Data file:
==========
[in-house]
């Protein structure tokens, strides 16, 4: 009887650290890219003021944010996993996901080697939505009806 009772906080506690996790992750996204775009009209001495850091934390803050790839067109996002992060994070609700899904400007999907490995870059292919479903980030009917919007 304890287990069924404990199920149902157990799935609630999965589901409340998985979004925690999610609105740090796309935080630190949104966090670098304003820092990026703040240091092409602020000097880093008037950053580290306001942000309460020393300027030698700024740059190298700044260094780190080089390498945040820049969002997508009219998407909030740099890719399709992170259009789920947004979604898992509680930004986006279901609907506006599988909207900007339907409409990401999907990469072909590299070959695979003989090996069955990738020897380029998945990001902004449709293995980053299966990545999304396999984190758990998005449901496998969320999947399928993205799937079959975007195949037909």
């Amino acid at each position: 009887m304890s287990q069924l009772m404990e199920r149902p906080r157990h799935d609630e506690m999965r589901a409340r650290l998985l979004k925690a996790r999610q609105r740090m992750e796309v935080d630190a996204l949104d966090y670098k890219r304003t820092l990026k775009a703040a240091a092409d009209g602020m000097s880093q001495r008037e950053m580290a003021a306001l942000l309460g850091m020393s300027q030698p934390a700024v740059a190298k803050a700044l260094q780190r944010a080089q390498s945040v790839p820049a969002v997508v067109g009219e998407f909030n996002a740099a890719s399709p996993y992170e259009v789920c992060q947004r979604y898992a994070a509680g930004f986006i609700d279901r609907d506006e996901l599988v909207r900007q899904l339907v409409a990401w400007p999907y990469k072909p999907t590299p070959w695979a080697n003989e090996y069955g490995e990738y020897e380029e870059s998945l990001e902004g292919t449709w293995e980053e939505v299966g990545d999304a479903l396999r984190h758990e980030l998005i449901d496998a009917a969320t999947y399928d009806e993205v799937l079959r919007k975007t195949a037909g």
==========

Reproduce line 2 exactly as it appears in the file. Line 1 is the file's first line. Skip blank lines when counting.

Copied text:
């Protein structure tokens, strides 16, 4: 009887650290890219003021944010996993996901080697939505009806 009772906080506690996790992750996204775009009209001495850091934390803050790839067109996002992060994070609700899904400007999907490995870059292919479903980030009917919007 304890287990069924404990199920149902157990799935609630999965589901409340998985979004925690999610609105740090796309935080630190949104966090670098304003820092990026703040240091092409602020000097880093008037950053580290306001942000309460020393300027030698700024740059190298700044260094780190080089390498945040820049969002997508009219998407909030740099890719399709992170259009789920947004979604898992509680930004986006279901609907506006599988909207900007339907409409990401999907990469072909590299070959695979003989090996069955990738020897380029998945990001902004449709293995980053299966990545999304396999984190758990998005449901496998969320999947399928993205799937079959975007195949037909």